Tuesday, February 2, 2010


My father, Irvin Edward Benninghoff, was a gentle spirit. One might say, surrendered.
This writing will not attempt to have you, my reader, know him from birth; but just a small portion of how I saw my father.
My mother, Catherine E. Benninghoff, was also a gentle spirit. A woman with great awareness of life around her. Her giving of me, in birth, almost ended both our lives.
These two important people, I will love forever.

This blog will speak only of a few things that I remember of my father and mother. My purpose is to show just a bit of their lives, and mine, intertwined like a delicate piece of lacework.

My father was a Car Inspector for the Nickel Plate Railroad, many years of his life. Sometimes, the cars and engines, had to be side-tracked for various maintenance and safety. Sometimes, we too, have to be Side Tracked.
Dad worked from midnight until 8am. Mom would have his lunch pail ready at 11: 30 pm, with good food she had made especially for his taste buds, and on those awful cold nights, warm clothing and boots were set-out to make sure he was protected against the elements.

When dad came home in the morning, he didn't go to bed; but instead, Spring, Summer, and Fall, he would tend his favorite project---the Garden! Dad loved that garden! It was the best garden around and all the neighbors shared in this garden. That was the best part for dad---giving away beautiful fresh vegetables! The neighbors loved him! Oh, not just for his garden! Dad would stop what he was doing to help anyone who needed it. They could count on "Irve" to help them!

Dad would proudly bring in his fresh produce and say, "Here you are Kate!" "Everything just like you asked." I can still see that big smile and twinkling eyes as he set the produce down and proceeded to put his arms around mom, who shyly pulled away. Dad was very affectionate; but mom seemed always shy. What happened to those immodest days?

Now mother canned most all the food that dad grew. She was a real artist when it came to canning (not to mention all the clothes she made for 3 girls!). Mom didn't just throw the food into the glass jars! She carefully placed vegetables, until they looked like a palette of color and design. One would think she was trying to paint a masterpiece!
When mom wanted a jar of something for supper, she would ask me to go down to the cellar and fetch it for her. I always hurried past the big scary old rumbling furnace with the dark-open coal bin close-by---then I could open the door to a riot of color, where Ball, Kerr, and Mason Jars stood like full-dressed soldiers waiting for me to give orders! This day, mom said I could pick any jar of fruit I wanted! Oh Boy! Peaches! My favorite! Mom canned the best peaches in the whole world! This day was a good side-track!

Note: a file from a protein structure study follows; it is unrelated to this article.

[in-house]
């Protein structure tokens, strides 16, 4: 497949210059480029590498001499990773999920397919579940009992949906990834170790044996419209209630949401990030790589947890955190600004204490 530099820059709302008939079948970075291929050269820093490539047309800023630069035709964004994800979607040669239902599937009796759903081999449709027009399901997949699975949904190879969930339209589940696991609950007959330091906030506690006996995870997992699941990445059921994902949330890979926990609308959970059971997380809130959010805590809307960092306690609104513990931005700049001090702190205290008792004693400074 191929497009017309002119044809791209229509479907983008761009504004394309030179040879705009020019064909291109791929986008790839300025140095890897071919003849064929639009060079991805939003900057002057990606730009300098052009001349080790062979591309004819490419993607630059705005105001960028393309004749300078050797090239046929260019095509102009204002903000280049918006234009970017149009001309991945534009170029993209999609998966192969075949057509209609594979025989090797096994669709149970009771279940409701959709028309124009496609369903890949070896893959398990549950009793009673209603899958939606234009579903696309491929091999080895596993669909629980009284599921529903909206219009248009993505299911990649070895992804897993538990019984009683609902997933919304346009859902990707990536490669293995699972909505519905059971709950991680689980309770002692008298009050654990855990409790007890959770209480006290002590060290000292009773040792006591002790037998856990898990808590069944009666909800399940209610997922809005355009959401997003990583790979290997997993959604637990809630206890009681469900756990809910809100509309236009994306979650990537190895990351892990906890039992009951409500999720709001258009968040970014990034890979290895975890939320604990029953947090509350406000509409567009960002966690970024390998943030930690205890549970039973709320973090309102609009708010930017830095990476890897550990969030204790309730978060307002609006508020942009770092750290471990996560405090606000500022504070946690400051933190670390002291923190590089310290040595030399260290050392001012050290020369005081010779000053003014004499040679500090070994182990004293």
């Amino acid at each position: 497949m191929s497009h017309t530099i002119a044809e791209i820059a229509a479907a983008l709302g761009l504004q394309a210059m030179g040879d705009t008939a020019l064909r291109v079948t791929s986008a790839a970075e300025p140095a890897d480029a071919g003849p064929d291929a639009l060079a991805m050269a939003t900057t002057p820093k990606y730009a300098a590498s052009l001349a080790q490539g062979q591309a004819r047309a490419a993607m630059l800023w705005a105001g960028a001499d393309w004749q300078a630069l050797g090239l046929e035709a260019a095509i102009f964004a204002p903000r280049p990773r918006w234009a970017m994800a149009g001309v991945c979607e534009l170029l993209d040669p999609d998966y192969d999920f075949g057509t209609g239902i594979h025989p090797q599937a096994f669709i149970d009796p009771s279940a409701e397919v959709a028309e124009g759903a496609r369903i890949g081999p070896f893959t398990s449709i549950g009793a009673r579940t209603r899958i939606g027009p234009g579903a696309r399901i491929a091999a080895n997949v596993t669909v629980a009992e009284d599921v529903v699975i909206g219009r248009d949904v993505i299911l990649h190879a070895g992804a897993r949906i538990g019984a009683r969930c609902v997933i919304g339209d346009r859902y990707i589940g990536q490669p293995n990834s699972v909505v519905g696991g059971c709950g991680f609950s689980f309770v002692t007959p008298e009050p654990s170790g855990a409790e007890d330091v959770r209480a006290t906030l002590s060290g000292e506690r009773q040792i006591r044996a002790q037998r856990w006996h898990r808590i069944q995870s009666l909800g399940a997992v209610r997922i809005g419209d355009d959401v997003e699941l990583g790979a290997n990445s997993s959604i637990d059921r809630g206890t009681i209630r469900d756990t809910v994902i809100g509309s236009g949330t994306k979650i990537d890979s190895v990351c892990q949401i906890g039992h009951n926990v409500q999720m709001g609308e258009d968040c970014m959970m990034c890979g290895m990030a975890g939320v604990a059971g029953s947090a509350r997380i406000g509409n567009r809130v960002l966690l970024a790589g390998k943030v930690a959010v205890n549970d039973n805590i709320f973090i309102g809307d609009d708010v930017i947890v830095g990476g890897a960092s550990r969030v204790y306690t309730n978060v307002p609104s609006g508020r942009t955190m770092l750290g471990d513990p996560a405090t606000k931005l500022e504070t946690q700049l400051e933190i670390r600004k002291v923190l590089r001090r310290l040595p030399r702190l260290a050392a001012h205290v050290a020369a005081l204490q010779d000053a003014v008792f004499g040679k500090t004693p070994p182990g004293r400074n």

Now dad had chances to be promoted on up to engineer; but this would take him out-of-town for 3 days and mom did not like that at all! it was important then, to have the man of the house at home. Although it would mean more income, mom said she would do her part to help; as she wanted dad home!
So mom stuck to her word and washed and ironed Dr. Applebee's shirts!
He was very fussy and collars had to be starched and ironed perfectly! Mom could do this!
I guess this was a good side-track as we got to have dad home.
So how about you? Had some side-tracks" lately?
1929 (black Tuesday) was one of those "side tracks" that effected most Americans.
As a little girl, in age, I just barely remember a man with white hair, getting out of a black car and going into our house. What I do remember, is that when he left, my mom was crying---something I had never seen. FORECLOSURE!!! Sound familiar?
How does a mother tell her little girl that she could no longer live in the home she was born in?
Mother was silent. SIDE TRACKED.
I missed my birth-home terribly! Everything was different and strange to me. At my other home, I knew everyone up and down the street. We were all friends and shared in each others joys or sorrows. To this day, I can tell you all the people who lived in each house. You could say in modern slang---I was "nuts" about that street. The name of that street was, Walnut. (bad joke) and next is worse yet---we moved to Hickory Street!
Since this blog seems long, I am going to stop and continue another time. I pray that you enjoyed some of my ramblings of the past, and if I don't get back to it, nothing lost, I just got
SIDE TRACKED WITH LOVE of the Lord,--- calling me! Charlotte

1 comment:

  1. That was a wonderful snippet of grandpa and grandma! MORE, MORE!!